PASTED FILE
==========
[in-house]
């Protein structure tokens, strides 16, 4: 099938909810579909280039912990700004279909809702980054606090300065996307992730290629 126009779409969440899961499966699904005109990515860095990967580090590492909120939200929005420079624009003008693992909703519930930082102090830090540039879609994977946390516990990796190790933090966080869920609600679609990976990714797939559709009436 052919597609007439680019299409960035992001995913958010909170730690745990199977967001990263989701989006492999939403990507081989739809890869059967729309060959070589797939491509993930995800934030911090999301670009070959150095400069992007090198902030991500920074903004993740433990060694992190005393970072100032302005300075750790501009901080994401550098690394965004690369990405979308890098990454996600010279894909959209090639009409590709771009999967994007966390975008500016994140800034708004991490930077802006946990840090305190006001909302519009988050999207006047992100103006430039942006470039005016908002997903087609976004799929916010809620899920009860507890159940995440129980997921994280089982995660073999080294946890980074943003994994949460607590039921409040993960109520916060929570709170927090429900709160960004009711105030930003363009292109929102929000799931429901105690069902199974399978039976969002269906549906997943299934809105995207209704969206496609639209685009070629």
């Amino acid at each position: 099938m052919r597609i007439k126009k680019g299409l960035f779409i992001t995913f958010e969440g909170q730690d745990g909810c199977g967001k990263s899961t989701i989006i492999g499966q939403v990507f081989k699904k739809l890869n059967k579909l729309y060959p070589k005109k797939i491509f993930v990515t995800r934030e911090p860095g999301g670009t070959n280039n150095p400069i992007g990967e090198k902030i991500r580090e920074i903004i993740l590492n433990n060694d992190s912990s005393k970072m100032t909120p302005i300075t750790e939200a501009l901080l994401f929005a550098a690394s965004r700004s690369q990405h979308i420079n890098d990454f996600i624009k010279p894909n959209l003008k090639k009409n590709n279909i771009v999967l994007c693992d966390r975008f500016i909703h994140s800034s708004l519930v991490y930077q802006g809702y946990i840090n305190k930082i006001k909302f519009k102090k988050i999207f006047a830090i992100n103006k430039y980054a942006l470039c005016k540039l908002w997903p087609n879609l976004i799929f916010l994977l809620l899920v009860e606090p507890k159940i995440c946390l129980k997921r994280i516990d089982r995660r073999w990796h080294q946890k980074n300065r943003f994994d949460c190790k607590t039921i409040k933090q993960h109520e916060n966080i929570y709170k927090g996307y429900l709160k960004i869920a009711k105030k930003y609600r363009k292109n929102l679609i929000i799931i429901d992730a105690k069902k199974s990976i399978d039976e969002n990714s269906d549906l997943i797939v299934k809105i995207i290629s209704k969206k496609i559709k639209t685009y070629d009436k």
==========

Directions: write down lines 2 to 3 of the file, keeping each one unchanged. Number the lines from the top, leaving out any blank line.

């Protein structure tokens, strides 16, 4: 099938909810579909280039912990700004279909809702980054606090300065996307992730290629 126009779409969440899961499966699904005109990515860095990967580090590492909120939200929005420079624009003008693992909703519930930082102090830090540039879609994977946390516990990796190790933090966080869920609600679609990976990714797939559709009436 052919597609007439680019299409960035992001995913958010909170730690745990199977967001990263989701989006492999939403990507081989739809890869059967729309060959070589797939491509993930995800934030911090999301670009070959150095400069992007090198902030991500920074903004993740433990060694992190005393970072100032302005300075750790501009901080994401550098690394965004690369990405979308890098990454996600010279894909959209090639009409590709771009999967994007966390975008500016994140800034708004991490930077802006946990840090305190006001909302519009988050999207006047992100103006430039942006470039005016908002997903087609976004799929916010809620899920009860507890159940995440129980997921994280089982995660073999080294946890980074943003994994949460607590039921409040993960109520916060929570709170927090429900709160960004009711105030930003363009292109929102929000799931429901105690069902199974399978039976969002269906549906997943299934809105995207209704969206496609639209685009070629």
């Amino acid at each position: 099938m052919r597609i007439k126009k680019g299409l960035f779409i992001t995913f958010e969440g909170q730690d745990g909810c199977g967001k990263s899961t989701i989006i492999g499966q939403v990507f081989k699904k739809l890869n059967k579909l729309y060959p070589k005109k797939i491509f993930v990515t995800r934030e911090p860095g999301g670009t070959n280039n150095p400069i992007g990967e090198k902030i991500r580090e920074i903004i993740l590492n433990n060694d992190s912990s005393k970072m100032t909120p302005i300075t750790e939200a501009l901080l994401f929005a550098a690394s965004r700004s690369q990405h979308i420079n890098d990454f996600i624009k010279p894909n959209l003008k090639k009409n590709n279909i771009v999967l994007c693992d966390r975008f500016i909703h994140s800034s708004l519930v991490y930077q802006g809702y946990i840090n305190k930082i006001k909302f519009k102090k988050i999207f006047a830090i992100n103006k430039y980054a942006l470039c005016k540039l908002w997903p087609n879609l976004i799929f916010l994977l809620l899920v009860e606090p507890k159940i995440c946390l129980k997921r994280i516990d089982r995660r073999w990796h080294q946890k980074n300065r943003f994994d949460c190790k607590t039921i409040k933090q993960h109520e916060n966080i929570y709170k927090g996307y429900l709160k960004i869920a009711k105030k930003y609600r363009k292109n929102l679609i929000i799931i429901d992730a105690k069902k199974s990976i399978d039976e969002n990714s269906d549906l997943i797939v299934k809105i995207i290629s209704k969206k496609i559709k639209t685009y070629d009436k």